It surprised me to discover that while reindeer are so prominent in our Christmas traditions, that they did not play such an outsized role in their own lands. Instead the Julbock is the main Christmas animal. Jul, as you know, means yule and refers to the season and the holiday, and bock means goat. Julbock translates literally to Christmas goat.
The Julbock tradition dates beyond Christianity. Picture if you will a mythic man riding in a chariot pulled by quadrupeds. We may typically think of Santa Claus but the Norse God Thor drove a chariot pulled by a pair of goats.
Over time the goats’ presence in Nordic culture transformed from being the ones who pulled the chariot to that of a humanoid-goat figure who delivered the gifts. You can’t miss seeing the enduring legacy of goats in modern Christmas decor. Straw Julbock are the most common, although you can find Julbock made from just about any material and serving a variety of purposes.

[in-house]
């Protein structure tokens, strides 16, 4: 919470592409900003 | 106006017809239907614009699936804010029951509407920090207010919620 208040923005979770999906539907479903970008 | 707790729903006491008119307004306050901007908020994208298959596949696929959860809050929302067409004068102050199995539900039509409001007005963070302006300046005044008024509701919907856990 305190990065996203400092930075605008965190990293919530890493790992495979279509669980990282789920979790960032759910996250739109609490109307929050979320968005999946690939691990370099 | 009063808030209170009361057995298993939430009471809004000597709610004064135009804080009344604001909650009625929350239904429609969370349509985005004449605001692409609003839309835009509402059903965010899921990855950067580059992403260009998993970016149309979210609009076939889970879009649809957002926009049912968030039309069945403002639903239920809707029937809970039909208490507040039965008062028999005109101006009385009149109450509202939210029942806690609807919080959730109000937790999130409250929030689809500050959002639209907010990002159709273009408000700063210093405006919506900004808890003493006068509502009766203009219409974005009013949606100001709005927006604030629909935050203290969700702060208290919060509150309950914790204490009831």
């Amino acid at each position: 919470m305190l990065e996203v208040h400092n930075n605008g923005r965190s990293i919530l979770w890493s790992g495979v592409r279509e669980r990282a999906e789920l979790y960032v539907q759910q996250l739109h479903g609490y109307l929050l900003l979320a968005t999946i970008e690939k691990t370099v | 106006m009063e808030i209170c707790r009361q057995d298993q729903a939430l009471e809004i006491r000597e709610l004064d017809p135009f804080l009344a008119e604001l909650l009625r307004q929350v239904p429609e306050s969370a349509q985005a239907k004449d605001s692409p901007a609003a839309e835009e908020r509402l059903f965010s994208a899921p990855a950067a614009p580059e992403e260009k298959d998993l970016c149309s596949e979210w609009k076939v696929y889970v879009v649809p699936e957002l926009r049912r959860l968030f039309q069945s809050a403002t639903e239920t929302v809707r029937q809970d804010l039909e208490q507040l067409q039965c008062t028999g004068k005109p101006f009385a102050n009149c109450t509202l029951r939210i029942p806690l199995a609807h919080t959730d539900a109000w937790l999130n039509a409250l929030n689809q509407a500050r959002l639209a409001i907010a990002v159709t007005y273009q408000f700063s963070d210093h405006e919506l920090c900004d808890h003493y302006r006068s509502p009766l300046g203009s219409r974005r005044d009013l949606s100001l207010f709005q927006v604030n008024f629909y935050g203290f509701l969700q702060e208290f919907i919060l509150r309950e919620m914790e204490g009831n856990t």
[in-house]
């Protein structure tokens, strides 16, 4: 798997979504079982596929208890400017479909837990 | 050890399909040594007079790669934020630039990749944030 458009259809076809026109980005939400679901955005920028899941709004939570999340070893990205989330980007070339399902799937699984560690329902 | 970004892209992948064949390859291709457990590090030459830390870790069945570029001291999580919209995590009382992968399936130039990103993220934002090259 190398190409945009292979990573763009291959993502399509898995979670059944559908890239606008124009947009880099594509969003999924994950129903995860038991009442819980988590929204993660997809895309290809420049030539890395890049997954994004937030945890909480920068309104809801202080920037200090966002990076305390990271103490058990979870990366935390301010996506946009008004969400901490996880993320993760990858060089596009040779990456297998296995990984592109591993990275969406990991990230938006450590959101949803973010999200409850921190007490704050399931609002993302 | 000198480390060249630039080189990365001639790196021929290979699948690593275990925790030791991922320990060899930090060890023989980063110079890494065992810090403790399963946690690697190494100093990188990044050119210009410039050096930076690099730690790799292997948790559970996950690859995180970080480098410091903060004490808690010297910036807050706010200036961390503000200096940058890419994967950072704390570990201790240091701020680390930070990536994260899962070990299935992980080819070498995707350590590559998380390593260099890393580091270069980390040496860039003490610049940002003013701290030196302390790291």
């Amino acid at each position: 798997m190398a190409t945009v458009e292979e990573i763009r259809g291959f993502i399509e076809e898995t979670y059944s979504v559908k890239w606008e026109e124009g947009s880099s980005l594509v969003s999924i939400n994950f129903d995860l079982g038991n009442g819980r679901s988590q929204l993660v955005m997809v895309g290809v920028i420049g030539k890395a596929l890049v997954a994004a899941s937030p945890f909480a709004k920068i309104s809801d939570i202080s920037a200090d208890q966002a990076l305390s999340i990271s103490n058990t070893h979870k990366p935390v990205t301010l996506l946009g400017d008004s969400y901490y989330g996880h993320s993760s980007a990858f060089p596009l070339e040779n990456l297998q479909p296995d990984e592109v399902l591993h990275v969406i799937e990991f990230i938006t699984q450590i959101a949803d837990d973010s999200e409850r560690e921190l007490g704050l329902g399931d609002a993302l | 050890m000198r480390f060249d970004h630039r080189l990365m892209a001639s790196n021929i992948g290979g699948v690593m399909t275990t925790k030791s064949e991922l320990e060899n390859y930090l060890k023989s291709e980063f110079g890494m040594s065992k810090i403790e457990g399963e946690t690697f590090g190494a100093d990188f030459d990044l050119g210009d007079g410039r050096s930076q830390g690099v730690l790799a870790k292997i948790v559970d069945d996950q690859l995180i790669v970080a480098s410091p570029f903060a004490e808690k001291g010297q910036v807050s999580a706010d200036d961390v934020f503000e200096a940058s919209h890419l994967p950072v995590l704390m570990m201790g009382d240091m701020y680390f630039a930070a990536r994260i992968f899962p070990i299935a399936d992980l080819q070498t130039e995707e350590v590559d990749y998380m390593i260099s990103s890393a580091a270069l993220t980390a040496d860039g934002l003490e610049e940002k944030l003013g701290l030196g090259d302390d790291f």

For our celebration I made a Julbock for my little one to play with his Dala Horse.
We also have some Julbock straw ornaments on the tree. Again, straw ornaments are very common.
As for the origins and evolution of the Julbock, our family is grateful that the big man in red now delivers the gifts instead of some half-man-half-goat creature that is part scary and possibly mean. We are much happier to have a straw goat ornament on our tree.